However, I was brought up to be a pleaser.
There was really no way around it. I’m the oldest of 4 children AND the only girl. My childhood memories all revolve around caring for my brothers, helping with the family business, and striving for perfection in my academics, my athletics, my music, and my activities. Add to that a conservative christian upbringing where it was frowned upon for women to rock the boat and say “no” to obligations charged to them by their husbands, family, or God and you have a recipe for a disaster on your hands.
Even today, knowing that “no” is a difficult concept for me, I still struggle with it, but in a different way. Typically those opportunities to say “no” aren’t in relation to unhealthy choices (for the most part); my life is a carousel inundated with fun and engaging choices. As an adult, Jason and I often have extended family in crises who need us, to the detriment of the attention of my little family nucleus. I have a demanding day job where it is often seen as a weakness to say “no” to additional or extra working opportunities provided by management. However, that takes me away from my family, as well as those activities that bring me joy. My part-time business can literally be worked anywhere at anytime and for that reason I am always feeling guilty when I’m not working, or, in the alternative pushing to keep myself active to the detriment of myself. We have an active friend group and with so much fun going on all the time, it feels impossible to say “no” to any of the activities and plans being made.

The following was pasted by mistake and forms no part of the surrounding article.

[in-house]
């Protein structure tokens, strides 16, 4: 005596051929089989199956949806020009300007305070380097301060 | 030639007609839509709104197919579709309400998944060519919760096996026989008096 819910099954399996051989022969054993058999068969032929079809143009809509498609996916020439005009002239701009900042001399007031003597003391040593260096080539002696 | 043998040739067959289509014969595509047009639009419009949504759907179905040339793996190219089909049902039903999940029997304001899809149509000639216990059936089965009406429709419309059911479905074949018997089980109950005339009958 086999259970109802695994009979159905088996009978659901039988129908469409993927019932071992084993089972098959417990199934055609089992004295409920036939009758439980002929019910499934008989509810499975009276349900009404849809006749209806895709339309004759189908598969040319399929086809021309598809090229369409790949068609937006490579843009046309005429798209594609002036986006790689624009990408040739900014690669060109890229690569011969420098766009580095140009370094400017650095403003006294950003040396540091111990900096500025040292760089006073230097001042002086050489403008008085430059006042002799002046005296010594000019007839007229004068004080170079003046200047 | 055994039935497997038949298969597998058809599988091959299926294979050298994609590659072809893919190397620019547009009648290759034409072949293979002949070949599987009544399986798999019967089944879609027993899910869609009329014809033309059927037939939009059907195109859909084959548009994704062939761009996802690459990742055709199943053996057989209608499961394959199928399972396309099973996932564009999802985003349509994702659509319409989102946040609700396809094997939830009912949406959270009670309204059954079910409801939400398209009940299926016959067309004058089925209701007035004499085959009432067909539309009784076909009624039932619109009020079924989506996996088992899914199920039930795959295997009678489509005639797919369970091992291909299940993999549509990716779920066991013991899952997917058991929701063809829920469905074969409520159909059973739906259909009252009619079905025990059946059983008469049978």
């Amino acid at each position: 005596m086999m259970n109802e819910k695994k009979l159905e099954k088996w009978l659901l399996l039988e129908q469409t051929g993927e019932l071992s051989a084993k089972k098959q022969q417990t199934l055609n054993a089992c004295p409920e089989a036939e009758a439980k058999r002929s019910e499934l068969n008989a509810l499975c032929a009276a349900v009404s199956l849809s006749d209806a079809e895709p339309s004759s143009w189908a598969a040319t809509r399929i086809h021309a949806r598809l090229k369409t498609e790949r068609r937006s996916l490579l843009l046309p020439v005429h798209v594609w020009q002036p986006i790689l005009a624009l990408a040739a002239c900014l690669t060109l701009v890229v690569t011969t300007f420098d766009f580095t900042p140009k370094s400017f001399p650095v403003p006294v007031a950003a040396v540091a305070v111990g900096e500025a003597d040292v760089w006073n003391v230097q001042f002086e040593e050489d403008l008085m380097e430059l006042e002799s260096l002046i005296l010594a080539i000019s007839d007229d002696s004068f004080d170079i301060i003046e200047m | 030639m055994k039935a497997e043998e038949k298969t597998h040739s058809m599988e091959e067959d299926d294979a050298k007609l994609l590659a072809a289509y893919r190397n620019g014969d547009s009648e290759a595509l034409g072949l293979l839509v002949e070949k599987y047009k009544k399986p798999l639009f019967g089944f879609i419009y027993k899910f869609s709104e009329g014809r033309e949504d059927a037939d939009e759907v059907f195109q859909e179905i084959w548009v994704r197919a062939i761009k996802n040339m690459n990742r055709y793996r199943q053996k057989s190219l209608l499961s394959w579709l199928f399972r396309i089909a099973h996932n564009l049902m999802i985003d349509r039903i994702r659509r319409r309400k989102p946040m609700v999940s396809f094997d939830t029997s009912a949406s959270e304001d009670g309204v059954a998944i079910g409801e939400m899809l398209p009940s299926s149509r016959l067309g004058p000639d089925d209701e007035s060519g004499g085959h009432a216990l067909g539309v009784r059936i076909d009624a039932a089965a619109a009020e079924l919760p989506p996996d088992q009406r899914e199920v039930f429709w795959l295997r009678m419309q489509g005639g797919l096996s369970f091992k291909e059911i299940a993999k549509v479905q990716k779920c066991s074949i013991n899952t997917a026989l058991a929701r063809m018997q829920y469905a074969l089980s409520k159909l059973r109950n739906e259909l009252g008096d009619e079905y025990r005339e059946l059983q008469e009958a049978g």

You see what I mean. These aren’t bad things.
It’s just that sometimes, the myriad of choices don’t support who it is I want to be as a person.
Over the weekend, I listened to a Podcast from Super Soul Sunday (thank you mother Oprah) that hit on this topic so resoundingly that I have listened to it three times now. “Iyanla Vanzant: You Matter”was one of those Aaah Haa moments that I haven’t had in a long time. Here is the basic premise for me:
Developing the ability to say “no” is the only way you are going to discover what you are meant to be.
How you ask?
Because when you stand firm in you “no,” you open space up to live in your “yes.”
Think about that for a minute. By saying “no” to the things that don’t honor, that don’t support, and don’t sustain who you were meant to be you can’t make room for those things that are really important to you. I am SO guilty of this. I feel frustration all the time because I don’t have time for those things that I find most important. In reality, it’s my own damn fault.
Yeah, I said it, It’s my own damn fault.
By worrying about others, by being a pleaser, I have over-committed myself in detrimental ways. I haven’t made space to live in my yes.
So this week, let’s flex that “no” muscle a little bit. We can all make space to live in our “yes’s” and really, that is what is most important.